What better destination to visit on the USA‘s Independence Day than the place where it all began: Boston, Massachusetts, with its cobblestone old quarter, old-fashioned parks, Colonial and Victorian houses, and extraordinary museums?
Founded in 1629 and considered by many to be this country’s single most historic city, it has a flavour all its own. The “Cradle of Liberty” was the place where the American Revolution was launched, leading to independence from Great Britain, and the sites where it all happened can be visited on an itinerary dubbed the Freedom Trail, literally traced along the streets by a red line.
Examples include the house of Paul Revere (the silversmith most famous for his “Midnight Ride” to warn revolutionists Samuel Adams and John Hancock of the British army’s advance) and the Old State House (above, on whose balconey the new United States’ Declaration of Independence was read). Also on the trail is the lovely Boston Common, the USA’s first public park, which today charms visitors with its “swan boats.” There’s another, more recently established historic itinerary that’s also fascinating: the Black Heritage Trail, which highlights the considerable role Boston played in the abolition of slavery.
Even aside from its extraordinary appeal to history buffs, Boston is an appealing destination for families, young people, seniors, LGBTQ, and almost any kind of visitor; an elegant, sophisticated city which is nonetheless also lively thanks to its large student population and even has its charming ethnic and edgy sides. The genteel aspect is epitomised by neighborhoods such as Back Bay, with its Victorian façades, art galleries, upmarket shops, lively Copley Square, and the Boston Public Garden (the country’s oldest botanical garden). In Beacon Hill, more aristocratic townhouses and surprising lanes await, as well as various sites on the abovementioned Freedom Trail, plus others such as the Capitol (the onetime historic Massachusetts legislature) with its gleaming golden dome can be toured.
Then of course in the 21st century there’s plenty of modernity to the city, too, starting with famous skyscrapers like the John Hancock Tower and the Prudential Tower, whose Skywalk Observatory on the 50th floor offers views that are simply priceless – among other things, of the Charles River, along which it’s a pleasure to bike in fine weather (there’s a rental system called Hubway, similar to Barclays Cycle Hire in London and Bicing in Barcelona). In summer, those who fancy a bit of sun and sand might consider nearby beaches such as Castle Island or the ones in East and South Boston.
Another municipal nickname is the “Athens of America,” because of the extraordinary quality of local culture, such as museums on the order of the Fine Arts Museum (with, for example, the finest collection of Monet outside France) and the Isabella Stewart Gardner Museum (Rembrandt, Titian, Matisse, Michelangelo, and other masterworks from Europe, the United States, Asia, ancient Rome/Greece, and the Islamic world). The universities are also key, premier among them the Massachusetts Institute of Technology (MIT) and one of America’s most prestigious and its oldest and richest, Harvard, founded in 1636 in the city of Cambridge (just across the Charles River, and part of the Boston metro area). Its leafy campus and brick-and-marble premises are well worth a stroll, followed by a wander around Harvard Square, with cafés, pubs, cinemas, and all kinds of cool shops and markets including the enormous Harvard Book Store. The region’s Underground, the MTA, makes it easy to get almost anywhere.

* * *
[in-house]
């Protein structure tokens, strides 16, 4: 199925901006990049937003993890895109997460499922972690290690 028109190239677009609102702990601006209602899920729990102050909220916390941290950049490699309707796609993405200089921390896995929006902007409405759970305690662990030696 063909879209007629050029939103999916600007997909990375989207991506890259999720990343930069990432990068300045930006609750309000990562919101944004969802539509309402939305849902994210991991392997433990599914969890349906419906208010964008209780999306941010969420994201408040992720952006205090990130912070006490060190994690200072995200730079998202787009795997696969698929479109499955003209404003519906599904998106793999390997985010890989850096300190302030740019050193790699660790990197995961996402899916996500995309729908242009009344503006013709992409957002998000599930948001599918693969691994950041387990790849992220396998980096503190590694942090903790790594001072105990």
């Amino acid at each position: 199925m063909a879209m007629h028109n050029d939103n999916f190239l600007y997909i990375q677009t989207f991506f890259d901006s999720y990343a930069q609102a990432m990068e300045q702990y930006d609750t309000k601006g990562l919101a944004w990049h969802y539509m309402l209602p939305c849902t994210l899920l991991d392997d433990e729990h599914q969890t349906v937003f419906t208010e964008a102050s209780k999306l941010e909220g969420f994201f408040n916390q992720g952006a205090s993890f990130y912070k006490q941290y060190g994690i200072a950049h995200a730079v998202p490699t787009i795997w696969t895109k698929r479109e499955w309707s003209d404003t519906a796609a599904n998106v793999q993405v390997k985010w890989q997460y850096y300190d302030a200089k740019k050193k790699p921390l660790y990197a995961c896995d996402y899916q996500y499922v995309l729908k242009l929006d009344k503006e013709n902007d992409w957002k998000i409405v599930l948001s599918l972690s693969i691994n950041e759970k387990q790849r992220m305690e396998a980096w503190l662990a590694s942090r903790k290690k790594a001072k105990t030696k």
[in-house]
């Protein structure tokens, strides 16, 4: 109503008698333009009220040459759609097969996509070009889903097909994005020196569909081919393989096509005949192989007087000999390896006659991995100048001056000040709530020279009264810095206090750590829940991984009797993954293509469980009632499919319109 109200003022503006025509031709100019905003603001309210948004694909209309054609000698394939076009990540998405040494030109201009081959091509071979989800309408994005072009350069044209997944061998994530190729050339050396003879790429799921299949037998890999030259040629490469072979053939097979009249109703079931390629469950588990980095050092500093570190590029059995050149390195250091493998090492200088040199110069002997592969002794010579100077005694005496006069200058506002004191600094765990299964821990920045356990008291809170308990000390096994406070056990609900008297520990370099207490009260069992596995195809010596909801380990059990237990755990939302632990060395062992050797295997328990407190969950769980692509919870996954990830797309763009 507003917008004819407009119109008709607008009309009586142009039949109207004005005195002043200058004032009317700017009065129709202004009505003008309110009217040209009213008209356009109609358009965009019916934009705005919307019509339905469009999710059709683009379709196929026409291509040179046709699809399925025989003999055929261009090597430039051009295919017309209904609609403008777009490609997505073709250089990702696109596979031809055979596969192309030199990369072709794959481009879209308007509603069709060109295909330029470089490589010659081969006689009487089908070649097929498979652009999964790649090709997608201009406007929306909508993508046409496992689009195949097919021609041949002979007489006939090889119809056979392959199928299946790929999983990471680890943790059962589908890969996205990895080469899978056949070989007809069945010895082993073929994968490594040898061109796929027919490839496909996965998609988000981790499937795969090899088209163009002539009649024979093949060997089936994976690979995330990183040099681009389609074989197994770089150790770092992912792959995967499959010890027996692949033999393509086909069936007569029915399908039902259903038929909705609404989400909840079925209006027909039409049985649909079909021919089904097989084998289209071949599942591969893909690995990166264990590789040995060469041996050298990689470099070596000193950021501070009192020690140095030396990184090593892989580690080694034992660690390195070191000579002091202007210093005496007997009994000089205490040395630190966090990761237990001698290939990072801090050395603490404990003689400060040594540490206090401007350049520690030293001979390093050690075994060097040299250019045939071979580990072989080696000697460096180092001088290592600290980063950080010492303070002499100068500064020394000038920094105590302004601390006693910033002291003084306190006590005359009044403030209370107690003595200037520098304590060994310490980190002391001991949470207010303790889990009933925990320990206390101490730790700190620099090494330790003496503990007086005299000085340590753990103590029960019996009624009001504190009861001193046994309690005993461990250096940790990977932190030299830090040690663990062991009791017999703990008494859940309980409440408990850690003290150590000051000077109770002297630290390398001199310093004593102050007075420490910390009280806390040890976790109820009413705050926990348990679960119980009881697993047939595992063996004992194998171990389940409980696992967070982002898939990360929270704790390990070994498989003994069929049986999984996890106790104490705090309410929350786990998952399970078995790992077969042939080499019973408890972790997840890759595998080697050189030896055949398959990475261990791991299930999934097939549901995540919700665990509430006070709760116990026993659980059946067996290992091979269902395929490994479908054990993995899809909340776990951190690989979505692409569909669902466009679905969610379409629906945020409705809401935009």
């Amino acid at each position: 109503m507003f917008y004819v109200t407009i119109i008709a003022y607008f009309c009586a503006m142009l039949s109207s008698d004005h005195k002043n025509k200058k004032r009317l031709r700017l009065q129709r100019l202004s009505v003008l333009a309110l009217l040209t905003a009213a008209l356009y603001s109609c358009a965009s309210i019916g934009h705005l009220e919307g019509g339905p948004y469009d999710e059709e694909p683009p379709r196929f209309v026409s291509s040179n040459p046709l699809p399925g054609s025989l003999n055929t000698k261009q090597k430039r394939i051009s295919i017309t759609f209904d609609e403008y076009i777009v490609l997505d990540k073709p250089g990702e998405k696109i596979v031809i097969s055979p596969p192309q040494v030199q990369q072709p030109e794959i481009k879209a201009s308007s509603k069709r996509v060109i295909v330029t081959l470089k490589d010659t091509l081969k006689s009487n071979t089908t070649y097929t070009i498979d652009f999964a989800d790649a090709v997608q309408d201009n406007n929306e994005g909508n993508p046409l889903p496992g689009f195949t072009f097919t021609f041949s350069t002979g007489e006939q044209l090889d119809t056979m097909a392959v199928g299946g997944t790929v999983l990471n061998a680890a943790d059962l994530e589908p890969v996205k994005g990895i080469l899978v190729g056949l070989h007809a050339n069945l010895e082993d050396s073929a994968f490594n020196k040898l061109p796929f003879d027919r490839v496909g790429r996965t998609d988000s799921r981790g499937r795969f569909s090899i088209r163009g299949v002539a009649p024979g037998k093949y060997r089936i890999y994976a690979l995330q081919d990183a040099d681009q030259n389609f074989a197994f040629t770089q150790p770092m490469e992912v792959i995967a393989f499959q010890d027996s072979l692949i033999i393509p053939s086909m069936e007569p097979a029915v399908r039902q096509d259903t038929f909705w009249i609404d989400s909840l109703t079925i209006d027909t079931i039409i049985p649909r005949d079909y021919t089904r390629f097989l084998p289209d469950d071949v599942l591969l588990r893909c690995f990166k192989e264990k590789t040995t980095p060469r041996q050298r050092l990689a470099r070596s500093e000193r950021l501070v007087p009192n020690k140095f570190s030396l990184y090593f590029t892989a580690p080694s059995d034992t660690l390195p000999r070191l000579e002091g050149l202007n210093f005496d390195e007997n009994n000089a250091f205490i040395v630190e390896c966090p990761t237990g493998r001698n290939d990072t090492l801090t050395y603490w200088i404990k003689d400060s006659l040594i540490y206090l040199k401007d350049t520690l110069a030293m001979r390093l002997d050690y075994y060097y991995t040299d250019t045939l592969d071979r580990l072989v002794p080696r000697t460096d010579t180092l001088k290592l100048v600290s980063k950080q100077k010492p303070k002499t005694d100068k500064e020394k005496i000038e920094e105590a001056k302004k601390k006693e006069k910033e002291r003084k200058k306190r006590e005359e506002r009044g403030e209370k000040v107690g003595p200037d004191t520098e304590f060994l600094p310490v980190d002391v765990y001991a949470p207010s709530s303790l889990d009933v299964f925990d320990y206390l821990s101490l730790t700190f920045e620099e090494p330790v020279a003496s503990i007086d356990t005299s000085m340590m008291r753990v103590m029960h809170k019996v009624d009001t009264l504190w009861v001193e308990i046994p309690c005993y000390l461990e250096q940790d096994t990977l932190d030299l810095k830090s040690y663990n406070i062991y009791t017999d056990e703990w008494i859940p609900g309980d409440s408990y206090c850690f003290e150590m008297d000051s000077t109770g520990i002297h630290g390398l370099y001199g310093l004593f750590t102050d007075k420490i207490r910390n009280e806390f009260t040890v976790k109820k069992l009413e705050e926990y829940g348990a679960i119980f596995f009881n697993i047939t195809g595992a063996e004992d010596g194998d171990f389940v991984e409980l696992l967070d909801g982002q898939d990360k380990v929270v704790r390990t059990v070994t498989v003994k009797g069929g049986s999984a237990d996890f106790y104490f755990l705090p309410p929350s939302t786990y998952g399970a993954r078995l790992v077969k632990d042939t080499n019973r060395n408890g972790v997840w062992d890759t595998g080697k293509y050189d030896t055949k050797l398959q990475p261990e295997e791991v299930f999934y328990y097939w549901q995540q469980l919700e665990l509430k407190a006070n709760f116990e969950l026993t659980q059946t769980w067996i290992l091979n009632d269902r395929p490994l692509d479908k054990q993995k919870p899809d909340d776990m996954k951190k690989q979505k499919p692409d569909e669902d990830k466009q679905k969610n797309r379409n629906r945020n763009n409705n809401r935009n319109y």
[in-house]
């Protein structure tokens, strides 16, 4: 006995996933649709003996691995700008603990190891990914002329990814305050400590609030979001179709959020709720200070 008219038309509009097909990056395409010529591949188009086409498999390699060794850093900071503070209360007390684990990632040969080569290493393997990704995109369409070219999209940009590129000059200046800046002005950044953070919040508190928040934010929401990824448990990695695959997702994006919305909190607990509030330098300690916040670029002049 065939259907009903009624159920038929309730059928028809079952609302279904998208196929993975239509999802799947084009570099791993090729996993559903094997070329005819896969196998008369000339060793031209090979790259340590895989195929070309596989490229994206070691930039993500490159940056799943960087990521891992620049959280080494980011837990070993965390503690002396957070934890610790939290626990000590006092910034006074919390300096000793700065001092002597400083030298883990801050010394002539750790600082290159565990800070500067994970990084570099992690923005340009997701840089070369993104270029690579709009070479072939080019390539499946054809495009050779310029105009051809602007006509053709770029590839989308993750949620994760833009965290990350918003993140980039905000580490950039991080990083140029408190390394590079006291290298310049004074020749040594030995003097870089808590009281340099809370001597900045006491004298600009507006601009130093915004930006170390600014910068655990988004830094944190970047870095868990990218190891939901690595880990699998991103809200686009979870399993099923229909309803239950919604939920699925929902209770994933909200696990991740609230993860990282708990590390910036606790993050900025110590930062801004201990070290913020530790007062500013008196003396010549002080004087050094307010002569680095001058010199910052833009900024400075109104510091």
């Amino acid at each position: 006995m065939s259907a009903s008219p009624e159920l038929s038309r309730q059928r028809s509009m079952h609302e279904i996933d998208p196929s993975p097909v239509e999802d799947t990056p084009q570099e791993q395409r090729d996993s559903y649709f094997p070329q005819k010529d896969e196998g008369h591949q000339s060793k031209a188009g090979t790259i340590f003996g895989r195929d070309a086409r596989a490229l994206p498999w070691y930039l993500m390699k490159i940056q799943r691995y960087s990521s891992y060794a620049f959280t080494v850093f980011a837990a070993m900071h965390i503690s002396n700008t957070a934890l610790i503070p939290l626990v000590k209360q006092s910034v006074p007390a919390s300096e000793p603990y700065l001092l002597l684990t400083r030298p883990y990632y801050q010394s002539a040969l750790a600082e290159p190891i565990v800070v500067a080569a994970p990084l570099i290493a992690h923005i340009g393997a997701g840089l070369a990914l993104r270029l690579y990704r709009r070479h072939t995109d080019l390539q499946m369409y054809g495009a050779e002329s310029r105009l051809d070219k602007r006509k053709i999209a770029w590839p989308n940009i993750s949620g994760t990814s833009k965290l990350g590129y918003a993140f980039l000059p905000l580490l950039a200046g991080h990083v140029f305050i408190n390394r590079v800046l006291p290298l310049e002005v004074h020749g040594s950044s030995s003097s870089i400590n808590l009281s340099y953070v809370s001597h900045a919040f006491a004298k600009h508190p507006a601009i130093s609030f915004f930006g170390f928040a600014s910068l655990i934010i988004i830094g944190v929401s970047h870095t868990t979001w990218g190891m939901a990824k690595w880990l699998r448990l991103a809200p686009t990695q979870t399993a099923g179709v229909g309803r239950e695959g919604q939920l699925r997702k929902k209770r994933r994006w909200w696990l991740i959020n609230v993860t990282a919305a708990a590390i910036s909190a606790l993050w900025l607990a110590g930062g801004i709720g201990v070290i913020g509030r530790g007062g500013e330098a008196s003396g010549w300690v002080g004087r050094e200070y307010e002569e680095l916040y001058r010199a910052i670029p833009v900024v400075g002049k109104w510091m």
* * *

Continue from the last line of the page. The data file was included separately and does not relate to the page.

Culture and entertainment come in all shapes and sizes in Boston. For shopping, perhaps the most atmospheric spots in town are Faneuil Hall (also a Freedom Trail stop, by the way) and Quincy Market, historic covered markets of the type you’ll find in many European cities. Many Bostonians are passionate about sport, and at appropriate times of year I’d recommend taking in a game of the local baseball Red Sox, the Boston Celtics in basketball, the Bruins hockey team, or American football’s New England Patriots (though this last requires a half-hour train ride to the suburbs).
Come dinner time, Beantown (yet another nickname) serves up infinitely more than just Boston baked beans – it’s traditionally known for its Italian food (especially in the North End) and seafood (lobster, clam chowder); another great option is the local Chinatown. Performing arts are huge, from classical music at Symphony Hall to live rock, folk and jazz in the pubs of Cambridge. And for the rest of a fun night out, there’s every kind of scene you can imagine for a modern metropolis, but perhaps the most classic are the beer pubs, a legacy of the massive Irish immigration of the 19th and early 20th century, places like Doyle’s and Brendan Behan in the Jamaica Plain neighbourhood, and of course the by now more touristy, but still simpatico, Cheers Beacon Hill; only its exterior was used for the 1980s sitcom, but the place is naturally a shrine to the series. Maybe everybody won’t know your name, but you’ll still be glad you came.
- Boston proper has a bit fewer than 700,000 inhabitants, but its metro area includes more than 4 million.
- Summers are hot and humid, winters cold, snowy, and windy.
- The currency is the U.S. dollar.
- Tipping in the United States is voluntary, but in restaurants a tip of between 15 and 20 percent is expected. In most establishments service is not included in the final bill, but some places have started to do so – so check your bill to make sure you’re not tipping twice!
- Iberia operates summer service to Boston once a day via Madrid; fares from Madrid, fares from the UK.
More info: www.BostonUSA.com.
photos | Urban, Victorgrigas